The control of bovine TB has been based mainly on a test-and-slaughter approach and/or abattoir surveillance. The BOVIGAM (Prionics) interferon-γ (IFN-γ) assay (Wood and others 1990) is being incorporated into bovine TB eradication programmes in many countries (Vordermeier and others 2006). Compared with the tuberculin skin test, the IFN-γ assay has been shown to offer increased sensitivity, the possibility of more rapid repeat testing, the absence of any requirement for a second visit to the farm, and more objectivity as regards test procedures and interpretation. These advantages have been recognised by regulatory authorities, veterinarians and farmers (De la Rua-Domenech and others 2006, Vordermeier and others 2006). In recent follow-up studies of cattle that tested negative in skin tests for bovine TB, it was shown that animals that tested positive in the IFN-γ assay were more likely to have confirmed bovine TB than those that tested negative in the IFN-γ assay. This finding demonstrates the applicability of the assay as a confirmatory test for bovine TB (Coad and others 2008). In many international studies, the sensitivity of the IFN-γ assay has been shown to range from 80.9 to 100 per cent, and the specificity from 87.7 to 99.2 per cent (Vordermeier and others 2006). Apart from differences in the immune status and potentially confounding mycobacterial background infections or sensitisation of the animals, variations in the accuracy of the test may be partly related to differences in the technical parameters, such as the source and concentration of tuberculin and the interpretation criteria for positive test results. Variations in the performance of tuberculin may be attributable to differences in production methods between sources, or between different batches from a given manufacturer (Bakker and others 2005, Good and others 2008). In repeated skin test assays in guinea pigs and cattle, the potencies of tuberculin combinations including purified protein derivatives (PPDs) from M bovis and Mycobacterium avium, referred to as PPD-B and PPD-A, respectively, varied widely, thereby demonstrating the questionable precision of in vivo tests for determining PPD potency (Good and others 2008).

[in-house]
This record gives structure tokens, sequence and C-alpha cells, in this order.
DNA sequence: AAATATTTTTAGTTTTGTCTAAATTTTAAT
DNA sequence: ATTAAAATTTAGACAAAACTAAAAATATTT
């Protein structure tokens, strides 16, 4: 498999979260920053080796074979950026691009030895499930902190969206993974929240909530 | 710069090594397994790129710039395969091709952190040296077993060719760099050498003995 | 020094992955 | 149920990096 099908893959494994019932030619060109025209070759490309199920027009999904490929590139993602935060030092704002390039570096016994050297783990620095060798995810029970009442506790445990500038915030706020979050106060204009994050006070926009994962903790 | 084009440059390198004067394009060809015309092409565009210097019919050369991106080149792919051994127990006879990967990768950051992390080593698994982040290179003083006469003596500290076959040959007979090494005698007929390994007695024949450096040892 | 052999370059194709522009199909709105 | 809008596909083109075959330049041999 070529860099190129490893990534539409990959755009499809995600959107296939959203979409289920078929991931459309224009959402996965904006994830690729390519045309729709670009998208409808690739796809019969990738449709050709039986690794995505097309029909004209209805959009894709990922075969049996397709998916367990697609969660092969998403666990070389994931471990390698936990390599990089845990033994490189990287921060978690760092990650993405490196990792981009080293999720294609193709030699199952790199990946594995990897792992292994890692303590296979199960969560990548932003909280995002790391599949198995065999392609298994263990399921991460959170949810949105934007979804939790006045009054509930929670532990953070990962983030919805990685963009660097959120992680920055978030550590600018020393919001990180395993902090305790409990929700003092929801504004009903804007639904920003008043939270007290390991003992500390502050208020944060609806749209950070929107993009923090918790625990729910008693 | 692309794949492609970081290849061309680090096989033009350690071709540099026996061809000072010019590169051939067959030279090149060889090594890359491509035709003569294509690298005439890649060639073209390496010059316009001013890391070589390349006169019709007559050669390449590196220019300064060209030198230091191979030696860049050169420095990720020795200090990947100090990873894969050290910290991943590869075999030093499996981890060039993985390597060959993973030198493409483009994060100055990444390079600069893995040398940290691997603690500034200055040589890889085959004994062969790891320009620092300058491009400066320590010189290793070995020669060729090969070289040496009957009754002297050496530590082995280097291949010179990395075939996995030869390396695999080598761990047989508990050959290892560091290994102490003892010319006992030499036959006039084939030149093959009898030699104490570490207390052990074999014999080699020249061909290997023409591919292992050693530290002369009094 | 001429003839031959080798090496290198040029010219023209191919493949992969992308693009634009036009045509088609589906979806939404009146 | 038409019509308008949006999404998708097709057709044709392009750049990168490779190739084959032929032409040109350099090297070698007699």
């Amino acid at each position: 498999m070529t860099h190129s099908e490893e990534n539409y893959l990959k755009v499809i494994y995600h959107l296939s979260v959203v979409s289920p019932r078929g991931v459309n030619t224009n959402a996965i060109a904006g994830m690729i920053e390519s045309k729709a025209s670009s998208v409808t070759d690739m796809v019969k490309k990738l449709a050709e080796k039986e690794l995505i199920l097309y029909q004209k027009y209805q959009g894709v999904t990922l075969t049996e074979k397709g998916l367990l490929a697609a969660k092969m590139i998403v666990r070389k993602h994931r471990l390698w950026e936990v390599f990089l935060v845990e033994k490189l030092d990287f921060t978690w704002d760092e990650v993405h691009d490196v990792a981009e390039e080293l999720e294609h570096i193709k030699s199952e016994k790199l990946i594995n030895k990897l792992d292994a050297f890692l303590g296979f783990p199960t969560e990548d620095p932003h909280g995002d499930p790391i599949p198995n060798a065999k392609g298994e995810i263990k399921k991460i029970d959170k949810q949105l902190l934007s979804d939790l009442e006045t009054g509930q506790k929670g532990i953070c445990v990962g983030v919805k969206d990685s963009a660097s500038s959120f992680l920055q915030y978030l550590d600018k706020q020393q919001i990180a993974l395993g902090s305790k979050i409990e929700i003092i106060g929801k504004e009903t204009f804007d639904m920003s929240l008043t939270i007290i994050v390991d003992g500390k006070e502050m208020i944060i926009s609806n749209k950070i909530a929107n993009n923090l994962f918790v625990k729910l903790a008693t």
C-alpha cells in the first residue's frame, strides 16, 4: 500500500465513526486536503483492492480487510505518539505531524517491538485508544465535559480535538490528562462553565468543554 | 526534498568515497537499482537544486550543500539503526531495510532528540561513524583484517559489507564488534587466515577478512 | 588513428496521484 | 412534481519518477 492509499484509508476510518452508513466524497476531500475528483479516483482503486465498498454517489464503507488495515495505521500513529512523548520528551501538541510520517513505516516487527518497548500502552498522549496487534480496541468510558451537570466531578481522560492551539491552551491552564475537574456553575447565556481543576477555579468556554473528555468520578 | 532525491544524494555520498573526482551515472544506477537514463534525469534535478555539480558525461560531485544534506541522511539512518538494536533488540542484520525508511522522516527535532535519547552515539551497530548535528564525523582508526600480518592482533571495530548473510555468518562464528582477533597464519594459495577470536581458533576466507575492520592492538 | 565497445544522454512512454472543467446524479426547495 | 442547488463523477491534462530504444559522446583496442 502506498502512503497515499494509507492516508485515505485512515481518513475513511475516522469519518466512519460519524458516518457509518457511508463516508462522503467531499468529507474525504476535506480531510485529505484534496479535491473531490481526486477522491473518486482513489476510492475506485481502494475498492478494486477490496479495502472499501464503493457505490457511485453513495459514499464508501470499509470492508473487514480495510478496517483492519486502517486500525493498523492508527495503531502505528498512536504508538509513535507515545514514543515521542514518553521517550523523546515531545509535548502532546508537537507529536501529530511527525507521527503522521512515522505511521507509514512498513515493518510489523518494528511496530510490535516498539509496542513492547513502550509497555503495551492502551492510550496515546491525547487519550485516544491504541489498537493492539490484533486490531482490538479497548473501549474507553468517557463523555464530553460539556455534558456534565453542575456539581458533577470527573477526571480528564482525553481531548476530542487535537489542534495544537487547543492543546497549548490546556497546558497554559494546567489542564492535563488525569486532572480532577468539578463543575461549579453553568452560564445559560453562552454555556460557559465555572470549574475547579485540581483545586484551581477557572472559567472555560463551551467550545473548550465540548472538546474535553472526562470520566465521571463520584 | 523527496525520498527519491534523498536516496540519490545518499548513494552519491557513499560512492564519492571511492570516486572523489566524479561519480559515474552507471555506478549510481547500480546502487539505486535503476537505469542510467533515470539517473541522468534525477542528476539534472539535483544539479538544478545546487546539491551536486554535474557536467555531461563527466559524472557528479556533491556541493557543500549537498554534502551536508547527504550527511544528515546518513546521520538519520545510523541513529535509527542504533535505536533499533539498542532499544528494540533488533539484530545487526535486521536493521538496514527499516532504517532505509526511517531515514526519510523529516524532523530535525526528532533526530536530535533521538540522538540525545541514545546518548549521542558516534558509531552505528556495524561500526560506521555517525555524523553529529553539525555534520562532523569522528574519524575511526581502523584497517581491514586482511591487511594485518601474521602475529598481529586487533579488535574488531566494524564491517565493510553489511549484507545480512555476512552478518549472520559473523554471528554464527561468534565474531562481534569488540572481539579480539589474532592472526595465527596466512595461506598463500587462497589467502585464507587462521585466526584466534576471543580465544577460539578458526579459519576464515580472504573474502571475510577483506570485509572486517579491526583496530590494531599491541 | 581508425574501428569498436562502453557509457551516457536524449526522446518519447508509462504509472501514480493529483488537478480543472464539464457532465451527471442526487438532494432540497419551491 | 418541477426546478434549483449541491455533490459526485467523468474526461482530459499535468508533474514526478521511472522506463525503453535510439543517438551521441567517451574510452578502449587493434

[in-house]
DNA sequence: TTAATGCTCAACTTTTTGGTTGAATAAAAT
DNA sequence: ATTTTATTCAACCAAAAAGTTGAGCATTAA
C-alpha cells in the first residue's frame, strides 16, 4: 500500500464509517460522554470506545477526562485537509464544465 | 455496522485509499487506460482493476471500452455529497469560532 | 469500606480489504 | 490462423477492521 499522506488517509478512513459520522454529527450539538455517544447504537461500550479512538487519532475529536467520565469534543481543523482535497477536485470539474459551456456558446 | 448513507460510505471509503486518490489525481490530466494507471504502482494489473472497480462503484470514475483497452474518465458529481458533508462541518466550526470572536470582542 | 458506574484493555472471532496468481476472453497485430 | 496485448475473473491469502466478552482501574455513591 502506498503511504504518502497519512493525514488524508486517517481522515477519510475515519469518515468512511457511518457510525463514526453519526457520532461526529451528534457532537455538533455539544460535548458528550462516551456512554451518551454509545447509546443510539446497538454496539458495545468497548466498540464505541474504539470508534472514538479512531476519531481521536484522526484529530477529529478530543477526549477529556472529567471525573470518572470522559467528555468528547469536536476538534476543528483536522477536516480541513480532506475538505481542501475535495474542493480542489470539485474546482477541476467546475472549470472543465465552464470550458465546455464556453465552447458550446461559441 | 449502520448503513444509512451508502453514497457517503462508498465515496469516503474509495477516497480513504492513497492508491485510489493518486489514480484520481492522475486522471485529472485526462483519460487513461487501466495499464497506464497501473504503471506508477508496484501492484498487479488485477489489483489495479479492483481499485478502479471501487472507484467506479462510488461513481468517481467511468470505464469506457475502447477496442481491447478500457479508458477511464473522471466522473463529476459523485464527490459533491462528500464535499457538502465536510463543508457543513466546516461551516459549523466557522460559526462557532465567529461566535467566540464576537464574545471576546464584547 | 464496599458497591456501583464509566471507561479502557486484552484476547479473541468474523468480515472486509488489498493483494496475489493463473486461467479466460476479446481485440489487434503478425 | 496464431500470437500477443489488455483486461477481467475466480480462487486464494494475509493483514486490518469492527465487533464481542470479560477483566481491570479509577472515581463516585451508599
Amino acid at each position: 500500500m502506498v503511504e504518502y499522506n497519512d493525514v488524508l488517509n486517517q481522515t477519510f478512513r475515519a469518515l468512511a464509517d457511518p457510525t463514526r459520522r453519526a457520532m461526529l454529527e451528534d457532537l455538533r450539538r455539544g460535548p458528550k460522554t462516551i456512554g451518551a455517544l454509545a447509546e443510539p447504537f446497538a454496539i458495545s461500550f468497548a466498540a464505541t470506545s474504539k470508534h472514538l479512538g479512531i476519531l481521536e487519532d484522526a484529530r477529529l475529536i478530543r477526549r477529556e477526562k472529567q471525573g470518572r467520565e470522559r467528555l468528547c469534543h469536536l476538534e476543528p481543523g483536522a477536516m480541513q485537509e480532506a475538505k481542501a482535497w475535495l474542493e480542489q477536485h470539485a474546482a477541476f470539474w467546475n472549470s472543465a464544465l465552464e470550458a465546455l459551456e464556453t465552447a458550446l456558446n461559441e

It was previously assumed that the source of tuberculin used for stimulation in the IFN-γ assay would not affect the diagnostic outcome. The studies of Whipple and others (2001) using cattle sensitised with heat-killed M bovis showed similar performances of PPDs prepared in the USA and in Australia. However, when testing bovine TB-free herds in Italy with the IFN-γ assay, Cagiola and others (2004) reported differences in specificity between various tuberculins, and a lower specificity of the comparative cervical skin test compared with the IFN-γ assay. Considering the lack of global standardisation of PPD sources and concentrations for use in IFN-γ assays, the aims of the present study were, first, to compare the activity levels of PPDs, sourced from different suppliers, in the BOVIGAM assay; secondly, to optimise tuberculins, in terms of the source and concentration, for the in vitro IFN-γ assay; and finally, to establish a reliable tool for determining the in vitro activity levels of different batches of PPD.